When we invest in infrastructure, we are expressing hope and optimism for the future. However, investing in infrastructure today also creates the future because good infrastructure empowers human beings to trust and collaborate – unleashing human ingenuity and creativeness that fashions the future.
BIG FIXES critiques governments and institutions that now have an oversized impact on the long-term well-being of our societies. Bowditch pierces through infrastructure policy to reveal the damage caused by a political obsession of governments intent on grand announcements and short-term political gratification.
Experts have acclaimed BIG FIXES as a clarion call to the deeper and more life-giving instincts of our humanity, says former Maryland Governor Martin O’Malley.
Infrastructure investors committed to self-improving should heed the call of BIG FIXES, says Ross Israel, Head of Global Infrastructure at QIC. Bowditch highlights the cross-over of infrastructure owners and the importance of stakeholder primacy and customer stewardship to strengthen ESG practices as fiduciaries of capital.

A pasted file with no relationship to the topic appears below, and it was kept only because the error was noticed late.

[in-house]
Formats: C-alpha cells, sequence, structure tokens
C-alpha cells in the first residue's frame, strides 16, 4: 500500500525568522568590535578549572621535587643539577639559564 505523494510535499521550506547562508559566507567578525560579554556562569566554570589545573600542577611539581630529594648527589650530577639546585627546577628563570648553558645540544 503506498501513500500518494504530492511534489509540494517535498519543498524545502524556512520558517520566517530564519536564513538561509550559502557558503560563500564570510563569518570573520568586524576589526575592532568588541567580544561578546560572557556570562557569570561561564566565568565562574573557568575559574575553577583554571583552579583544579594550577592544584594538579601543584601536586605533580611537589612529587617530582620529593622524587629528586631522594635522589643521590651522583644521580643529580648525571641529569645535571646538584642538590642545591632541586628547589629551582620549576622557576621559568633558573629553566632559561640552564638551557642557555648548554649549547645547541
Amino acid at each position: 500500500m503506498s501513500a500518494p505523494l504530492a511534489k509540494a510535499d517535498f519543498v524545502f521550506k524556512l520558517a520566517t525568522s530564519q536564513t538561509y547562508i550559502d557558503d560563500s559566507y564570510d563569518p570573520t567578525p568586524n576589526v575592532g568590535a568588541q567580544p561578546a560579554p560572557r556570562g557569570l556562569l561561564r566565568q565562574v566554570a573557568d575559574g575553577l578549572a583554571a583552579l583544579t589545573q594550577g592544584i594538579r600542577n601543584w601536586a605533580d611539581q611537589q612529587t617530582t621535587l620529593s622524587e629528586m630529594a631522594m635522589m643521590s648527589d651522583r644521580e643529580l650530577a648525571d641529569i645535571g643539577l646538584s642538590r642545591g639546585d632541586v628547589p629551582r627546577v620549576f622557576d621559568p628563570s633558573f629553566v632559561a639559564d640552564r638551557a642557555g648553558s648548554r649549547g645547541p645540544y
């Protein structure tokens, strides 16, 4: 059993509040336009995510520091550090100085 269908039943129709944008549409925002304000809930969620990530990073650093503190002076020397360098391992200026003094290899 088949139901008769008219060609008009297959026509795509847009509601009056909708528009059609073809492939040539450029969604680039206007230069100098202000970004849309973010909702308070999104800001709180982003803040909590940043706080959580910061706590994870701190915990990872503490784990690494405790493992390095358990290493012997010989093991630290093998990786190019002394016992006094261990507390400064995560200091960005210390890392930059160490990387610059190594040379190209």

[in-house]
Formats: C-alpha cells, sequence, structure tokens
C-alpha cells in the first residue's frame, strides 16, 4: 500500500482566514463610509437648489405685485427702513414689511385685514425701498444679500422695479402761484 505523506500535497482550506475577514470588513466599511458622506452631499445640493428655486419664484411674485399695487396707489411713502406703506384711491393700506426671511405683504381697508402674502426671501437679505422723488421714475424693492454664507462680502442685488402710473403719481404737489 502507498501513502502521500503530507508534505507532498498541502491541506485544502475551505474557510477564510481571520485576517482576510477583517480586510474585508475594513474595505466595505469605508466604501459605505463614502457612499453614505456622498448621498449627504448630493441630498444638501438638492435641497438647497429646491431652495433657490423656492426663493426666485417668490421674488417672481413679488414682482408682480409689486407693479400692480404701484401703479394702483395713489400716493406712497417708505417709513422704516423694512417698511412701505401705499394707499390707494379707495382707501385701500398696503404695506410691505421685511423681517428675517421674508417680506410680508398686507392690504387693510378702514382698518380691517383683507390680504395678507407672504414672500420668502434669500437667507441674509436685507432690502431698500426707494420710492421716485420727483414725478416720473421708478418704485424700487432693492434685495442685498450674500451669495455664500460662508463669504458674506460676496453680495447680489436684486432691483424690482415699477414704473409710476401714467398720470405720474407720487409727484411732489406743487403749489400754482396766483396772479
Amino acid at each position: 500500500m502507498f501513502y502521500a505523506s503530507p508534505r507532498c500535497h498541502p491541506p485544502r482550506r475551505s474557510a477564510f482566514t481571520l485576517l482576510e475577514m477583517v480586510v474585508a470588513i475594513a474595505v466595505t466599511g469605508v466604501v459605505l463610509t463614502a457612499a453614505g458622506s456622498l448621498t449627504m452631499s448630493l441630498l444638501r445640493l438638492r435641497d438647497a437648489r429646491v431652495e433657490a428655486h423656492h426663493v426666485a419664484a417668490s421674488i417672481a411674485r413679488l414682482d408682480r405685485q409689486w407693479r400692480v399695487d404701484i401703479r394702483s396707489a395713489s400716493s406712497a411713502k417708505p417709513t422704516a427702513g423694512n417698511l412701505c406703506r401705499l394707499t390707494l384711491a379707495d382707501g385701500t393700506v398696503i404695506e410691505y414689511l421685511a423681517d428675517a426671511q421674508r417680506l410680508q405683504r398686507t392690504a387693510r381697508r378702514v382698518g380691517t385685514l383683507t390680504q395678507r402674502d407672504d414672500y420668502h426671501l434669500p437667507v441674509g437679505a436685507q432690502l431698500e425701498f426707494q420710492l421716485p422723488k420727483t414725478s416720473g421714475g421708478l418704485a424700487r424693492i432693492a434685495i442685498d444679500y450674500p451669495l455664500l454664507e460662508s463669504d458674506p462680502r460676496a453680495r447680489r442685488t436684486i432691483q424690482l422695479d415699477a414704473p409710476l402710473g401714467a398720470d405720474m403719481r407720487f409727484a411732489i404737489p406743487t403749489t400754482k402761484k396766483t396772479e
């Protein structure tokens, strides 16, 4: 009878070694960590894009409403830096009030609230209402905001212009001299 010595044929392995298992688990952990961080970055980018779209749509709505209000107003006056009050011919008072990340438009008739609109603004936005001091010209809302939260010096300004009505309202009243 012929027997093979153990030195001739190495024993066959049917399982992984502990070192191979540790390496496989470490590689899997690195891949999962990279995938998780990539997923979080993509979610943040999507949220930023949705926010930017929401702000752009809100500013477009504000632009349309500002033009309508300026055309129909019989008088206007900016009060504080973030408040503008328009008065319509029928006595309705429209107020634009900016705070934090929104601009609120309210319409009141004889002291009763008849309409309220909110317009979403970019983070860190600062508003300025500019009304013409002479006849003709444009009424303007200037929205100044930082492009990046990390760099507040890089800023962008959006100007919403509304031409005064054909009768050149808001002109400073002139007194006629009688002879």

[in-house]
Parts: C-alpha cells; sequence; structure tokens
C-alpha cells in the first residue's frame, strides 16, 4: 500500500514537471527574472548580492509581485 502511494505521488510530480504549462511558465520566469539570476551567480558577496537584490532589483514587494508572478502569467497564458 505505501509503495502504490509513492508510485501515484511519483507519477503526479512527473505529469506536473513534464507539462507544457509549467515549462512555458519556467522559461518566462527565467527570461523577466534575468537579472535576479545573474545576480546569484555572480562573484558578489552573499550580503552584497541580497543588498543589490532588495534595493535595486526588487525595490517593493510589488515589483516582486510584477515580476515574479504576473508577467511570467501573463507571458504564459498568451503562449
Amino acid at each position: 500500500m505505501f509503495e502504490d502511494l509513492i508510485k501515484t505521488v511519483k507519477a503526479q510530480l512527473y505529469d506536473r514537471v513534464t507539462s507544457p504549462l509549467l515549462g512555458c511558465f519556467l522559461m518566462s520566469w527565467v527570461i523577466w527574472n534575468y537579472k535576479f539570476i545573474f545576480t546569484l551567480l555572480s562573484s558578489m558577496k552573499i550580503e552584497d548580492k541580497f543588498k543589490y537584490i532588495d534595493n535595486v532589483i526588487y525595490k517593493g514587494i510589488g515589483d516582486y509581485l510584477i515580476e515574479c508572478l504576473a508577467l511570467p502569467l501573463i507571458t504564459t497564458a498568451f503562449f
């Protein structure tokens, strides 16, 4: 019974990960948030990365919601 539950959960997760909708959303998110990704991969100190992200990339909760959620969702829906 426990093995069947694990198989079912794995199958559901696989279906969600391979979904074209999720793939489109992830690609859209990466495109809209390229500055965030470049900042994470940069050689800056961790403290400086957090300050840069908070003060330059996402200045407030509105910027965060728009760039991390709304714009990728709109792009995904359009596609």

The time has come for all non-executive directors, politicians, officials, engineers, lawyers, architects and economists involved in infrastructure to fulfil their duties more consistently in orchestrating long-term change. BIG FIXES recognises the many challenges and clarifies what is vital to transforming businesses through collaborations with customers.
New technologies and digitisation of infrastructure services are powerful allies in putting customers back in control. BIG FIXES will engage and provoke all stakeholders with insights, examples and the customer stewardship framework.
Infrastructure is the fabric beneath us that fuses communities to find renewed purpose, collaborate in making a difference, and secure goodwill and posterity for all. There is absolutely no room to compromise on these precious qualities, only to strengthen them. Yet, because none of these is assured, it is reason enough why BIG FIXES are urgently needed now.